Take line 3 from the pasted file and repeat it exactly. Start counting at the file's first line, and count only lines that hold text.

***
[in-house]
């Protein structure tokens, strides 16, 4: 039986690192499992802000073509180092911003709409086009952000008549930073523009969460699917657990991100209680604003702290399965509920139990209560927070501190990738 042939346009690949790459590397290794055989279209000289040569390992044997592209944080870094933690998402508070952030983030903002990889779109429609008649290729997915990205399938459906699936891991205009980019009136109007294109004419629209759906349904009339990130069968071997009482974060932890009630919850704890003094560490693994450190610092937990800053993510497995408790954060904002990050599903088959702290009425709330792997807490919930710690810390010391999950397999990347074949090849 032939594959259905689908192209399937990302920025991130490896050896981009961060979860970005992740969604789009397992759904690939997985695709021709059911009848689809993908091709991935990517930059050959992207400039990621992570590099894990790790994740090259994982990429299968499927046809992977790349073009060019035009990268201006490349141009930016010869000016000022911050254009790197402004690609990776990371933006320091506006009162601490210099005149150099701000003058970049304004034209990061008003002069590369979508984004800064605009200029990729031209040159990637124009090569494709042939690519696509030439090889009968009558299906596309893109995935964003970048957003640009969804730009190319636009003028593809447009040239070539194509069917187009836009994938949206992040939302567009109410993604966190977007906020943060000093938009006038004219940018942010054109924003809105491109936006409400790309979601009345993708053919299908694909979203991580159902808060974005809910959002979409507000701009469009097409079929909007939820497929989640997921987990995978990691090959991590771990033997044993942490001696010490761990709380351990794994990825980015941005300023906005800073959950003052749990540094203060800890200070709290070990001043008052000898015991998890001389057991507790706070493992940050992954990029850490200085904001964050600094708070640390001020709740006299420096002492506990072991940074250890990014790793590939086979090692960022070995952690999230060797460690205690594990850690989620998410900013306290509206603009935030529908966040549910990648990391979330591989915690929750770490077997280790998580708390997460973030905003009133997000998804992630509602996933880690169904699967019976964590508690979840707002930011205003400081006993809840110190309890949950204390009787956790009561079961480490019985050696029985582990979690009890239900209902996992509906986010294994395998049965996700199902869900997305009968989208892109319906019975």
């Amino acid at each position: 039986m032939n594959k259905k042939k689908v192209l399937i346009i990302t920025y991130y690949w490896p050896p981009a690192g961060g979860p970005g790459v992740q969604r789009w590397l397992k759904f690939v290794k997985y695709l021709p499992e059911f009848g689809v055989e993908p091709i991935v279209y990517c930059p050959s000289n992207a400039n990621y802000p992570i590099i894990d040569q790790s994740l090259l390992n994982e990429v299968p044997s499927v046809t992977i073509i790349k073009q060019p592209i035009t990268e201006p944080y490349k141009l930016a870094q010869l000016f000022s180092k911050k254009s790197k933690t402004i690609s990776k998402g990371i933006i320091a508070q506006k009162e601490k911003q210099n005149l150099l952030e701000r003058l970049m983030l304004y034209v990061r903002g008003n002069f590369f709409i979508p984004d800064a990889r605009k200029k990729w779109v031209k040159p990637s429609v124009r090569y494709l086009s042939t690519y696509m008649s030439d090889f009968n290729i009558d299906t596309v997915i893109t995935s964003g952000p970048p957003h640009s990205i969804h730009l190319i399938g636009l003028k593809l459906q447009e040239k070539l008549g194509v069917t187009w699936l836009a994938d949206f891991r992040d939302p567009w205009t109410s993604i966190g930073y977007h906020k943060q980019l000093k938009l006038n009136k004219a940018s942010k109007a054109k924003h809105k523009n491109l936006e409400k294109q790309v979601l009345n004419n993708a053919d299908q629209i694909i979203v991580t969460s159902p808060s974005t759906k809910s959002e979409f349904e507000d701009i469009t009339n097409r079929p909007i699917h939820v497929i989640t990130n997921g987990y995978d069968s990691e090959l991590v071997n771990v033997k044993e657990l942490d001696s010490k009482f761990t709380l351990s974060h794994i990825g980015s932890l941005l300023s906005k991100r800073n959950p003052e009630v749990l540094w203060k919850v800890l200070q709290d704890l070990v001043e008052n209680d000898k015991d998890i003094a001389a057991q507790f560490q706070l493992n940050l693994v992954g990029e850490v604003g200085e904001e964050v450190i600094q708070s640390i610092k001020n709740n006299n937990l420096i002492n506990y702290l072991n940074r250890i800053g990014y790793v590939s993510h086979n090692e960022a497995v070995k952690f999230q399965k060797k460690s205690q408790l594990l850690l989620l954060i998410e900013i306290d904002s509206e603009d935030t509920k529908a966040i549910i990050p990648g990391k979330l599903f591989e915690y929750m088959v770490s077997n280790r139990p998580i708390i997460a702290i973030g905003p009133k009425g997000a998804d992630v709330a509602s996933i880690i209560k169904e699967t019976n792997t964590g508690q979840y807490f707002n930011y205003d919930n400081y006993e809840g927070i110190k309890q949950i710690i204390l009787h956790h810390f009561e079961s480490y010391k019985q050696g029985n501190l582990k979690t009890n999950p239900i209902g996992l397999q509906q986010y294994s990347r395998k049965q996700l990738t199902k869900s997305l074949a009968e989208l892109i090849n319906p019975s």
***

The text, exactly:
């Amino acid at each position: 039986m032939n594959k259905k042939k689908v192209l399937i346009i990302t920025y991130y690949w490896p050896p981009a690192g961060g979860p970005g790459v992740q969604r789009w590397l397992k759904f690939v290794k997985y695709l021709p499992e059911f009848g689809v055989e993908p091709i991935v279209y990517c930059p050959s000289n992207a400039n990621y802000p992570i590099i894990d040569q790790s994740l090259l390992n994982e990429v299968p044997s499927v046809t992977i073509i790349k073009q060019p592209i035009t990268e201006p944080y490349k141009l930016a870094q010869l000016f000022s180092k911050k254009s790197k933690t402004i690609s990776k998402g990371i933006i320091a508070q506006k009162e601490k911003q210099n005149l150099l952030e701000r003058l970049m983030l304004y034209v990061r903002g008003n002069f590369f709409i979508p984004d800064a990889r605009k200029k990729w779109v031209k040159p990637s429609v124009r090569y494709l086009s042939t690519y696509m008649s030439d090889f009968n290729i009558d299906t596309v997915i893109t995935s964003g952000p970048p957003h640009s990205i969804h730009l190319i399938g636009l003028k593809l459906q447009e040239k070539l008549g194509v069917t187009w699936l836009a994938d949206f891991r992040d939302p567009w205009t109410s993604i966190g930073y977007h906020k943060q980019l000093k938009l006038n009136k004219a940018s942010k109007a054109k924003h809105k523009n491109l936006e409400k294109q790309v979601l009345n004419n993708a053919d299908q629209i694909i979203v991580t969460s159902p808060s974005t759906k809910s959002e979409f349904e507000d701009i469009t009339n097409r079929p909007i699917h939820v497929i989640t990130n997921g987990y995978d069968s990691e090959l991590v071997n771990v033997k044993e657990l942490d001696s010490k009482f761990t709380l351990s974060h794994i990825g980015s932890l941005l300023s906005k991100r800073n959950p003052e009630v749990l540094w203060k919850v800890l200070q709290d704890l070990v001043e008052n209680d000898k015991d998890i003094a001389a057991q507790f560490q706070l493992n940050l693994v992954g990029e850490v604003g200085e904001e964050v450190i600094q708070s640390i610092k001020n709740n006299n937990l420096i002492n506990y702290l072991n940074r250890i800053g990014y790793v590939s993510h086979n090692e960022a497995v070995k952690f999230q399965k060797k460690s205690q408790l594990l850690l989620l954060i998410e900013i306290d904002s509206e603009d935030t509920k529908a966040i549910i990050p990648g990391k979330l599903f591989e915690y929750m088959v770490s077997n280790r139990p998580i708390i997460a702290i973030g905003p009133k009425g997000a998804d992630v709330a509602s996933i880690i209560k169904e699967t019976n792997t964590g508690q979840y807490f707002n930011y205003d919930n400081y006993e809840g927070i110190k309890q949950i710690i204390l009787h956790h810390f009561e079961s480490y010391k019985q050696g029985n501190l582990k979690t009890n999950p239900i209902g996992l397999q509906q986010y294994s990347r395998k049965q996700l990738t199902k869900s997305l074949a009968e989208l892109i090849n319906p019975s």